May 22, 2019
By Zhen Xu, PhD Candidate, Therapist
Imagine living in a world in which everyone feels free to talk about their therapy sessions openly without judgement, as they do about dentist or physiotherapy appointments. Although psychotherapy is a common practice in some cultures, this scenario is unheard of in the Asian immigrant community in which discussions of mental health are hushed, therapy is shunned, and seeking help takes tremendous courage. Not only is heavy stigma associated with mental illnesses, feeling shame and guilt for having a mental health issue also makes Asian immigrants reluctant to get help. Additional cultural challenges, such as the desire to “keep it in the family” or “not washing dirty linens in public” (to prevent outsiders from discovering one’s mental health issues), fear of being ostracized by their communities, seeking help as being seen as a “weakness”, concerns of confidentiality, and the possibility of losing “face” or bringing shame to their families can further prevent them from even acknowledging/admitting that they are experiencing mental health problems (Chen, Kazanjian, & Wong, 2009; Thomson et al., 2018; CBC/Radio Canada; 2018).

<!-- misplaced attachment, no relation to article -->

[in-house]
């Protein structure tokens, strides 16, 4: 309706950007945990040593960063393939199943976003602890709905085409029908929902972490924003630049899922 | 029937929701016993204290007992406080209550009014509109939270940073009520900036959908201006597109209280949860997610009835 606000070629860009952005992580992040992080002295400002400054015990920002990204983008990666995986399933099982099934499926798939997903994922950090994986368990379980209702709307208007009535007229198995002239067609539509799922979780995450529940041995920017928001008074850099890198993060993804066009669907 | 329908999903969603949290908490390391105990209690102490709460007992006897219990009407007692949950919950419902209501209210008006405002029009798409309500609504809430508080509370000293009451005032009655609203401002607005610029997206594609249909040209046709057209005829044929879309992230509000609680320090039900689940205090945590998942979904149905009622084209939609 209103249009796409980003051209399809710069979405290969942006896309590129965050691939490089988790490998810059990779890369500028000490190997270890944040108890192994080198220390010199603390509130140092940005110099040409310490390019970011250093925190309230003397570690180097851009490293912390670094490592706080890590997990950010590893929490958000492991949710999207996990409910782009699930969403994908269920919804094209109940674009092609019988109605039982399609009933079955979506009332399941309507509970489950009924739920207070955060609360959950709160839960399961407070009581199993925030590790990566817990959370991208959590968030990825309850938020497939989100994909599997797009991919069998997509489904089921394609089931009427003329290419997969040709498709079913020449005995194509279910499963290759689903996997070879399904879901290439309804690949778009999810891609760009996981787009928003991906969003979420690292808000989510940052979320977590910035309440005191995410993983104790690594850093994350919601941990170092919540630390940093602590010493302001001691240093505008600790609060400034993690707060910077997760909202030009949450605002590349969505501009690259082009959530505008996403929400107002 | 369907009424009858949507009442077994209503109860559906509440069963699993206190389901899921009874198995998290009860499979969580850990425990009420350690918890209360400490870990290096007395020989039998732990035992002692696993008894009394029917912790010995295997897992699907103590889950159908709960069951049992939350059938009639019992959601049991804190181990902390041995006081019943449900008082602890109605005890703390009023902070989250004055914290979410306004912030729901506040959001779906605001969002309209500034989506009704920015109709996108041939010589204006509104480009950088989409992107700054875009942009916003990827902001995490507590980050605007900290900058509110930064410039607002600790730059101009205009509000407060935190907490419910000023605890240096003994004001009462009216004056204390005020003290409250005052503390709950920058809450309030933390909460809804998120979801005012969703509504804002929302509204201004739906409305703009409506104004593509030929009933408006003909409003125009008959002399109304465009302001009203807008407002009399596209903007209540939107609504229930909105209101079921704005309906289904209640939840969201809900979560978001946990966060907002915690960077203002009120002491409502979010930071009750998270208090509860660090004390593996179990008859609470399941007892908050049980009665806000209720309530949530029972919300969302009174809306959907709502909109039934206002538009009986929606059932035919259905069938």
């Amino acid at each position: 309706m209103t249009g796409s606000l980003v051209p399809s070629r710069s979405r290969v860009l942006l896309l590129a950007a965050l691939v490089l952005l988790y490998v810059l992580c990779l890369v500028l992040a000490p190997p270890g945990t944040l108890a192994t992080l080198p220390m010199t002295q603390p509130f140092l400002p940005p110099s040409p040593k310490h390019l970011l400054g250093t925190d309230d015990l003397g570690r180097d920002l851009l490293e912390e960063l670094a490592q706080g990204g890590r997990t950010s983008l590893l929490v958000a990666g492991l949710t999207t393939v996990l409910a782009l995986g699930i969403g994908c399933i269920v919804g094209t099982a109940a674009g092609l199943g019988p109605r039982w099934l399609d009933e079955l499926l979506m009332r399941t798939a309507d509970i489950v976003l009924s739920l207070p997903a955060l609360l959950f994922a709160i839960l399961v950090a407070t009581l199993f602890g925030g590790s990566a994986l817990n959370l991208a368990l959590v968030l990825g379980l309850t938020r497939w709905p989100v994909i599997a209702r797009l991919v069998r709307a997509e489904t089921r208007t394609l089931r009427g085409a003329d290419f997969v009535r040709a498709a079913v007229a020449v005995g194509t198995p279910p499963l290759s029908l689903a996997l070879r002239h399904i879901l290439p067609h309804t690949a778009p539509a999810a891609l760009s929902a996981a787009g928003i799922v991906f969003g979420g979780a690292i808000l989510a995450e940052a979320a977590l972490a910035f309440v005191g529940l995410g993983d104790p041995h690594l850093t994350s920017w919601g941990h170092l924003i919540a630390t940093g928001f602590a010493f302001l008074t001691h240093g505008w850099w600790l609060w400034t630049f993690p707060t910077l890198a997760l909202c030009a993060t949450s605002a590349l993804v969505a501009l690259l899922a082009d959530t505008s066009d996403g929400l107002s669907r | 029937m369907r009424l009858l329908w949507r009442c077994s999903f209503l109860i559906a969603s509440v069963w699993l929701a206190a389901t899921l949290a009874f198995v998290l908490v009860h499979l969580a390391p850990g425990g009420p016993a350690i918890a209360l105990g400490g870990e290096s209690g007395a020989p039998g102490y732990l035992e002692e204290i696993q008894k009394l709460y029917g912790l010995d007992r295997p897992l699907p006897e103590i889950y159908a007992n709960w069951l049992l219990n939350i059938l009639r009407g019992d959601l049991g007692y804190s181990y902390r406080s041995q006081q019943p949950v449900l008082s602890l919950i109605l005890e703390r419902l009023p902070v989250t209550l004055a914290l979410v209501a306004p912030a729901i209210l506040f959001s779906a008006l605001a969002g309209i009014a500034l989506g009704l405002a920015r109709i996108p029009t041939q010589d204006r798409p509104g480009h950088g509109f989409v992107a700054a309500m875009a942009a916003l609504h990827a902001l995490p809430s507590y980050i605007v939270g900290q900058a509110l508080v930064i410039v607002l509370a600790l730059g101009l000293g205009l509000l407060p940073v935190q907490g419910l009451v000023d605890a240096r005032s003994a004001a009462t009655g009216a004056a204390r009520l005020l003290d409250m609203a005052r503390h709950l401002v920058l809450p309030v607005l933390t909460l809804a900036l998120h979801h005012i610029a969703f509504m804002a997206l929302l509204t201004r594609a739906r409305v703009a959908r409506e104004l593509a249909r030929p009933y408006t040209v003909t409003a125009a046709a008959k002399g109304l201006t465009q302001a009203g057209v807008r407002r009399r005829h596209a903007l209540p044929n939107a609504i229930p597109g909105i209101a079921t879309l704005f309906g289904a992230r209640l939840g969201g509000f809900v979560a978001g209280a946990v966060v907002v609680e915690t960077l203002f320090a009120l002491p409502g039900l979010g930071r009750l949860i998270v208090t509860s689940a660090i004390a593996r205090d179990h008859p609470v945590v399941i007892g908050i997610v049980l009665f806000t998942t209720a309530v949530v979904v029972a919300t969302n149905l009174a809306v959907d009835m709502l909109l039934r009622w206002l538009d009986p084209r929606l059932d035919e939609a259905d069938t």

Back in their countries of origin, their main supportive networks may consist of close family members, friends, and co-workers. Immigration to a new country can significantly reduce the accessibility of social support networks in their home countries, which can greatly increase their vulnerability to mental health problems. It can be difficult to find new sources of support in a foreign country, yet many are still resistant to getting help. It has been shown that Canadians of Asian ethnicities are the least likely to utilize mental health services in their communities (Durbin et al., 2015; Li & Browne, 2009; Tiwani & Wang, 2008).
Due to possible linguistic barriers, strong feelings of shame, guilt and denial deeply rooted in cultural values, visiting a psychologist is usually seen as a last resort in Asian immigrant communities. Receiving professional help is often seen as taboo and people who experience mental health problems live in fear of being labeled as “crazy” or “insane”. Refusing to seek help or dropping out prematurely during psychological treatment is common. Symptoms of those who make it to the psychologist’s office are often more severe and more difficult to treat than Canadians of other origins (Fang, 2010). In addition, Asian immigrants may mistake psychosomatic symptoms for physical illness due to the importance and attention they give to physical health, yet they lack awareness of, or perhaps avoid, issues related to mental health.